There is growing evidence that populations of the northern flying squirrel (Glaucomys sabrinus) are declining in the eastern United States, perhaps due to competition with the southern flying squirrel (Glaucomys volans). Potential causes include parasite-mediated or apparent competition from the shared intestinal nematode, Strongyloides robustus, which has been shown to detrimentally affect the northern flying squirrel but not the southern flying squirrel. To investigate this hypothesis, we conducted a preliminary study on the parasite community of both flying squirrel species from sites in Pennsylvania where the two species occur sympatrically and where G. sabrinus is now considered endangered at the state level. We compared these parasite communities with those from northern flying squirrels from northern New York where the southern flying squirrel is absent. We found eight species of gastrointestinal parasites (Pterygodermatites peromysci, Lemuricola sciuri, Syphacia thompsoni, Syphacia spp., Capillaria spp., Citellinema bifurcatum, Strogyloides robustus, and an unidentifiable cestode species) in both species of flying squirrels examined for our study. The parasite-mediated competition hypothesis was partially supported. For example, in Pennsylvania, S. robustus was overdispersed in southern flying squirrels, such that a small proportion of the hosts carried a large proportion of the worm population. In addition, we found S. robustus to be present in northern flying squirrels when the species were sympatric, but not where southern flying squirrels were absent in New York. However, there was no association between S. robustus and the body condition of flying squirrels. We detected a potential parasite community interaction, as S. robustus abundance was positively associated with P. peromysci. PMID:20090036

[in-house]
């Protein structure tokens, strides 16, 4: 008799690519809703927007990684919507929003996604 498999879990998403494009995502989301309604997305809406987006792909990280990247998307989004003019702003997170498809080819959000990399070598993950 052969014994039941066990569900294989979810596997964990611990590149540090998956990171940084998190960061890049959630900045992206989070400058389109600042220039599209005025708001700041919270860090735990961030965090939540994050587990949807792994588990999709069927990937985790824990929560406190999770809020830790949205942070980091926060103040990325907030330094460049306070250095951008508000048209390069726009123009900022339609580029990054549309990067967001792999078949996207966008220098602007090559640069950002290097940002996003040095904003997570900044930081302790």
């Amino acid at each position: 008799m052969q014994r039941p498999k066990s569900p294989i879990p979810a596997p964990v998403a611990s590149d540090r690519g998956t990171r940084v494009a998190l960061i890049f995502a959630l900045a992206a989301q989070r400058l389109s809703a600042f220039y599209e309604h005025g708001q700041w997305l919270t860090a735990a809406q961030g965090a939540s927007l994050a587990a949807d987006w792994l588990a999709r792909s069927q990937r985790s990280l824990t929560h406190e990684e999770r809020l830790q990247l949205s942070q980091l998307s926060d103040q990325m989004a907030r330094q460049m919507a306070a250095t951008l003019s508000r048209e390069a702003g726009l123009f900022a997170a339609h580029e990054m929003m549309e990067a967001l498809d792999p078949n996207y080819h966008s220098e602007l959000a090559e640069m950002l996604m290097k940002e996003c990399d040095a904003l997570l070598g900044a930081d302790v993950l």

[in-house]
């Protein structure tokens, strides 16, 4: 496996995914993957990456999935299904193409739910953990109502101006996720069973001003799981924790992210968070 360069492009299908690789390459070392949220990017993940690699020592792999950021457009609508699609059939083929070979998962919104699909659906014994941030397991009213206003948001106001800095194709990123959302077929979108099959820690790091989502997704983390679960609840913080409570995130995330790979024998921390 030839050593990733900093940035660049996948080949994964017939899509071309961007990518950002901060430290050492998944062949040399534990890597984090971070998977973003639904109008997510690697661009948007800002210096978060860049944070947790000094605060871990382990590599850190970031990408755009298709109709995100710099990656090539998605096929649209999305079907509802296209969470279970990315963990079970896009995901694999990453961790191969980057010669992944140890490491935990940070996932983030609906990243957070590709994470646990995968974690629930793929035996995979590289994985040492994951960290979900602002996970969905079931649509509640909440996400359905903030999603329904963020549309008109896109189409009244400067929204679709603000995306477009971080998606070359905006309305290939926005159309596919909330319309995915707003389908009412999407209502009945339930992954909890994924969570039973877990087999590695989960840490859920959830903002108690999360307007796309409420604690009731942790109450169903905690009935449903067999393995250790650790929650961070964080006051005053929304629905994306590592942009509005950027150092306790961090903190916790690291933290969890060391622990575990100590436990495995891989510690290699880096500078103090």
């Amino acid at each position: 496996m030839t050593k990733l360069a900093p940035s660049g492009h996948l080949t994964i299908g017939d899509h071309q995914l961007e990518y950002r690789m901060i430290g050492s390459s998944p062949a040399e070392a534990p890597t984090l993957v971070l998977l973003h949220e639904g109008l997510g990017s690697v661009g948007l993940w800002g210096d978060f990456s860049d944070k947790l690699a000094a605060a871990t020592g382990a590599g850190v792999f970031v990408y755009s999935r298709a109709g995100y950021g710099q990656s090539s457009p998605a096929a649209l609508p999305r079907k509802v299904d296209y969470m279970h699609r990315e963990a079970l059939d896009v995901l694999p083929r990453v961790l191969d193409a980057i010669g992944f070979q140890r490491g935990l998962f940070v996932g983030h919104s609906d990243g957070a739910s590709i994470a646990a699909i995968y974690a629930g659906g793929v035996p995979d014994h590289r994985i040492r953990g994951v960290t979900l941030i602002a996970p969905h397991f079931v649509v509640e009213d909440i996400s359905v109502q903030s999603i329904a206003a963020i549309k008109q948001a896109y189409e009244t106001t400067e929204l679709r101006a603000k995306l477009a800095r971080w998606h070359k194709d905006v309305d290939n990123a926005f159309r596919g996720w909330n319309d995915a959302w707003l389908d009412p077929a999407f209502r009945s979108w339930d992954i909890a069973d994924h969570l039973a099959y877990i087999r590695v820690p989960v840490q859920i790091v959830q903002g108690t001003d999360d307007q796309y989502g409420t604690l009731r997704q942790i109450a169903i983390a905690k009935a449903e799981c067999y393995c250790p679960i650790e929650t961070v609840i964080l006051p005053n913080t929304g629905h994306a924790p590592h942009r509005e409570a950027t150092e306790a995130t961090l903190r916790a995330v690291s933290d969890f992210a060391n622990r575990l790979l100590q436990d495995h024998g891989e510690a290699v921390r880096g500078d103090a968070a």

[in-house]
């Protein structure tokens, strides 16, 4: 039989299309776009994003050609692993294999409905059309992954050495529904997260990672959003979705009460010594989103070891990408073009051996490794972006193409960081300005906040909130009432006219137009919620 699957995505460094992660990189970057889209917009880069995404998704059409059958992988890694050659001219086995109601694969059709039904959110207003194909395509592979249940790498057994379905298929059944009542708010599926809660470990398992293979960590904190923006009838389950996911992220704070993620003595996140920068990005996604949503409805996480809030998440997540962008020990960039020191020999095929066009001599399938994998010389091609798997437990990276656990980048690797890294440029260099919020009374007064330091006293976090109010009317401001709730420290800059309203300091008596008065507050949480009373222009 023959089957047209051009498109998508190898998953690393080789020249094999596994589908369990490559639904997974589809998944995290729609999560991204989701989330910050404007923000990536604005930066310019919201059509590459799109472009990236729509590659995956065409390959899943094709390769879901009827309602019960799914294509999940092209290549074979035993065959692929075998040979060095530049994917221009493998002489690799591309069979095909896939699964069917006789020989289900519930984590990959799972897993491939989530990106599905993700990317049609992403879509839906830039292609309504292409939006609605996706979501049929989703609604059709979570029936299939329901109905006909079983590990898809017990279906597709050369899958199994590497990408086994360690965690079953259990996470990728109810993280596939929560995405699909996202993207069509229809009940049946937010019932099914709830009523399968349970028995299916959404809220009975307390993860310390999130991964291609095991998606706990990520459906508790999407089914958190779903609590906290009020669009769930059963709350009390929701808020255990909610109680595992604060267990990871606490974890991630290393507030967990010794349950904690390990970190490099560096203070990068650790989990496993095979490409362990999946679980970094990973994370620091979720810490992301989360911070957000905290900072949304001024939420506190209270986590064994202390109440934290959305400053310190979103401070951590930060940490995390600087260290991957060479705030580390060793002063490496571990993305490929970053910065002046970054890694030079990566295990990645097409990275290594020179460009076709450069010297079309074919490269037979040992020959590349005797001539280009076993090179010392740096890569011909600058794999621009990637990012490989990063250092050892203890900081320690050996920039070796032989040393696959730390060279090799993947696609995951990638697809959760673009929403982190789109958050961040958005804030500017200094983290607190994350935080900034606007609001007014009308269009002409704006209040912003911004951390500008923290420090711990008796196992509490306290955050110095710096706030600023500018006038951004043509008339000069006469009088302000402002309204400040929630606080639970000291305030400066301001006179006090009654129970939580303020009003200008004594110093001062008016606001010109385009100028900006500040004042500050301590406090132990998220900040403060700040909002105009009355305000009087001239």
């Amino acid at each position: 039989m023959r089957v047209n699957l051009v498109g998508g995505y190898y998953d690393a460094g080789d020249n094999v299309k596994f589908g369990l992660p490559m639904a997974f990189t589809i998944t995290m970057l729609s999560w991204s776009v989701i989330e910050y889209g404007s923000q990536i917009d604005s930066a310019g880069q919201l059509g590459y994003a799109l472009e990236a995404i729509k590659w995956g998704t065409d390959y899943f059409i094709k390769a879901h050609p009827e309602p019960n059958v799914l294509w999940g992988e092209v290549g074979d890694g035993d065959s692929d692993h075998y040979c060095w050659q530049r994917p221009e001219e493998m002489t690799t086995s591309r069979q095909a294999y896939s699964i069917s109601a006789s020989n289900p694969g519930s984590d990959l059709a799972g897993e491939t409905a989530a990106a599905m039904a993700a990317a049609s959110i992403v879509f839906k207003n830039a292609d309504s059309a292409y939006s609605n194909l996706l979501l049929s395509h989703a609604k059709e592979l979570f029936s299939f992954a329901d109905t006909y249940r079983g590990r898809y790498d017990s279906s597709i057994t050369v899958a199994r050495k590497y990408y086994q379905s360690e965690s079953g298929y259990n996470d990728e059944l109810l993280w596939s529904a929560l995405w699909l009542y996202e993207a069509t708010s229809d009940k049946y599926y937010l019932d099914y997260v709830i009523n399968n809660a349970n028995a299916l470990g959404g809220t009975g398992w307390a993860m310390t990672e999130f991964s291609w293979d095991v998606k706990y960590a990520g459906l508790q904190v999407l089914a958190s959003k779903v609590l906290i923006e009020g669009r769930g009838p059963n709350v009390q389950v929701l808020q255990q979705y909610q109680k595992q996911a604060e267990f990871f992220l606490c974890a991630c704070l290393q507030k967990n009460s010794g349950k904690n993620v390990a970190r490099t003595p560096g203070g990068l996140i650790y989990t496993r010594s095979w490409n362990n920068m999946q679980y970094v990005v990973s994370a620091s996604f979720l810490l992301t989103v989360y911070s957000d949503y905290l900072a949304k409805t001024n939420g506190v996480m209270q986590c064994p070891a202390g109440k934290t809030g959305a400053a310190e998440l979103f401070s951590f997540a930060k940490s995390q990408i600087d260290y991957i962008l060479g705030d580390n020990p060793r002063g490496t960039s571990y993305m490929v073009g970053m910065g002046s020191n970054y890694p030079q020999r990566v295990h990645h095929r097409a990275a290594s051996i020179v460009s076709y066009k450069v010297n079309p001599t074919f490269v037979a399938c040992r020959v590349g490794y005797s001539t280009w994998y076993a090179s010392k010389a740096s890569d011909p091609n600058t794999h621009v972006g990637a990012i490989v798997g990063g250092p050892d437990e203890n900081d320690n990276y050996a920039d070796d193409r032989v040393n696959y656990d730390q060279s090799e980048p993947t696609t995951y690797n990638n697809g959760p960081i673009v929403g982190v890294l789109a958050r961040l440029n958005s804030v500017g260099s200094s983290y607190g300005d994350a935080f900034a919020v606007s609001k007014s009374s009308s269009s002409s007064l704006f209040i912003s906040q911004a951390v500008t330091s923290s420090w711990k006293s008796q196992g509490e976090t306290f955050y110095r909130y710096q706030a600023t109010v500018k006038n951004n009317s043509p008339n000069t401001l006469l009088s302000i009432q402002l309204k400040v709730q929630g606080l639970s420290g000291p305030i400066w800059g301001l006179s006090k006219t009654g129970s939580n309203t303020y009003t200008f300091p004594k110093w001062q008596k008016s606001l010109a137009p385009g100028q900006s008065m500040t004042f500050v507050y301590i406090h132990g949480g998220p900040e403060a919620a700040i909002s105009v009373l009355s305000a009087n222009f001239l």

Krichbaum, Kristle; Mahan, Carolyn G; Steele, Michael A; Turner, Gregory; Hudson, Peter J

2010-01-01

56